The Mercury

House prices have pushed us into the top 20 of unaffordable cities in the world. After seven years of boom, the legacy of this government, elected by ordinary working people, will be a city owned by the elites.

It need not be so. House building is a competitive industry, and with proper foresight on trade skills, costs will always tend to rise only in line with wages and the general price index.The real ‘boom’ has been in land price. Speculation in real estate has pushed land beyond the price of Tasmanian wages. Young Tasmanian families are excluded from the market. That demands government action, not with more subsidies and grants that benefit only existing owners, but real tax reform that will overcome the existing market failure.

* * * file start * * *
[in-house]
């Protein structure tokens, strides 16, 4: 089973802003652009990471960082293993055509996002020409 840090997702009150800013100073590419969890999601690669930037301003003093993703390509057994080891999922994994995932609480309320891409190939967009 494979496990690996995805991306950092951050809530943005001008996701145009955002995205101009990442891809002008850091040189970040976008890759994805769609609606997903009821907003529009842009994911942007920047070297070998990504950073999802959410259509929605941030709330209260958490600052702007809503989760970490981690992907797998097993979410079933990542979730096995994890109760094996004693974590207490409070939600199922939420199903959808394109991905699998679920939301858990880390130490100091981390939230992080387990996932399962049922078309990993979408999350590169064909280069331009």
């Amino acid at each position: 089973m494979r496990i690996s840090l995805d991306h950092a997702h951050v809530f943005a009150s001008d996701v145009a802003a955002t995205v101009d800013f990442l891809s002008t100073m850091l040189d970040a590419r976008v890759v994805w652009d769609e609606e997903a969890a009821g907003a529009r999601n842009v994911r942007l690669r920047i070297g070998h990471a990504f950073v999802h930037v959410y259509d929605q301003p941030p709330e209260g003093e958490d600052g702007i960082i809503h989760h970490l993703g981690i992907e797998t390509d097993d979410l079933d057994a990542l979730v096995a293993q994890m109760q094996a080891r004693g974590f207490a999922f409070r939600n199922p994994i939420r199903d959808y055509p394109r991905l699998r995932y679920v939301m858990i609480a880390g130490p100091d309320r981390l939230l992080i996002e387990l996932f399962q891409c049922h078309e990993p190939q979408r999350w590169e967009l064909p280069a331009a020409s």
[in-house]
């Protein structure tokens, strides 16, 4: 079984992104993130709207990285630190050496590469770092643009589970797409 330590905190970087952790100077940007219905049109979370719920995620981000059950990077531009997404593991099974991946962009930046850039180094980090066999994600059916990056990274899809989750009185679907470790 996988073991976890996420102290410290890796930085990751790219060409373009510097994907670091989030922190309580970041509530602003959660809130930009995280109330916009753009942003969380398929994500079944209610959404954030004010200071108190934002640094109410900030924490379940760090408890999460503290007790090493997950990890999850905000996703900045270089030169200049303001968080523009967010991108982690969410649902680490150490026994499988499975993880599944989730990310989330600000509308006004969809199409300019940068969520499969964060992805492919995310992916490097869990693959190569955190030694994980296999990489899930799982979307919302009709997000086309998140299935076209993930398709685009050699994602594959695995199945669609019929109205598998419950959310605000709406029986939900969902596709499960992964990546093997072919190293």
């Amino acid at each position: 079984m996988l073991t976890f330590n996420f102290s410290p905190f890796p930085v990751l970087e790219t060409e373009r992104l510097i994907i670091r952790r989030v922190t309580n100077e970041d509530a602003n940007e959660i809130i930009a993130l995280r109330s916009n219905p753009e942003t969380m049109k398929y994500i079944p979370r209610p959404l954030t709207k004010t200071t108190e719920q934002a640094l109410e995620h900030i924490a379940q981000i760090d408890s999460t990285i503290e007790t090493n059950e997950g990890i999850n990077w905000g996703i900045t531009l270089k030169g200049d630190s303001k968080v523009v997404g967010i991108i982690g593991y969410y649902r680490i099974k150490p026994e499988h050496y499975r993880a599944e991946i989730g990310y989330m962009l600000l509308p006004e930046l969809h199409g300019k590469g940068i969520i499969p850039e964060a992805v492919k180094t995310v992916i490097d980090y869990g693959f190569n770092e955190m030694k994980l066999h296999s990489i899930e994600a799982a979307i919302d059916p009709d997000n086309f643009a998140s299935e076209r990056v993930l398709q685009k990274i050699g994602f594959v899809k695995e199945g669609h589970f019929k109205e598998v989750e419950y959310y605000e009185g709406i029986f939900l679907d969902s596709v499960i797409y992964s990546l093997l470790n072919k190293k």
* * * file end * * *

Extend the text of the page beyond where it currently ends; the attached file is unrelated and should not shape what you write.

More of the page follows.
Associate Professor (Economics) Graeme Wells points the way in his letter, 23 January. He says “There would be significant efficiency gains in moving from the present transactions tax to a flat-rate land tax.” Not only would it be efficient, it would also be equitable.

The Labor government, under pressure on so many fronts, still has the opportunity to create conditions of prosperity for all Tasmanians, and to make home ownership a reality for following generations. Will it rise to the occasion?

Leo Foley
Lenah Valley, Tasmania
Justice the Aim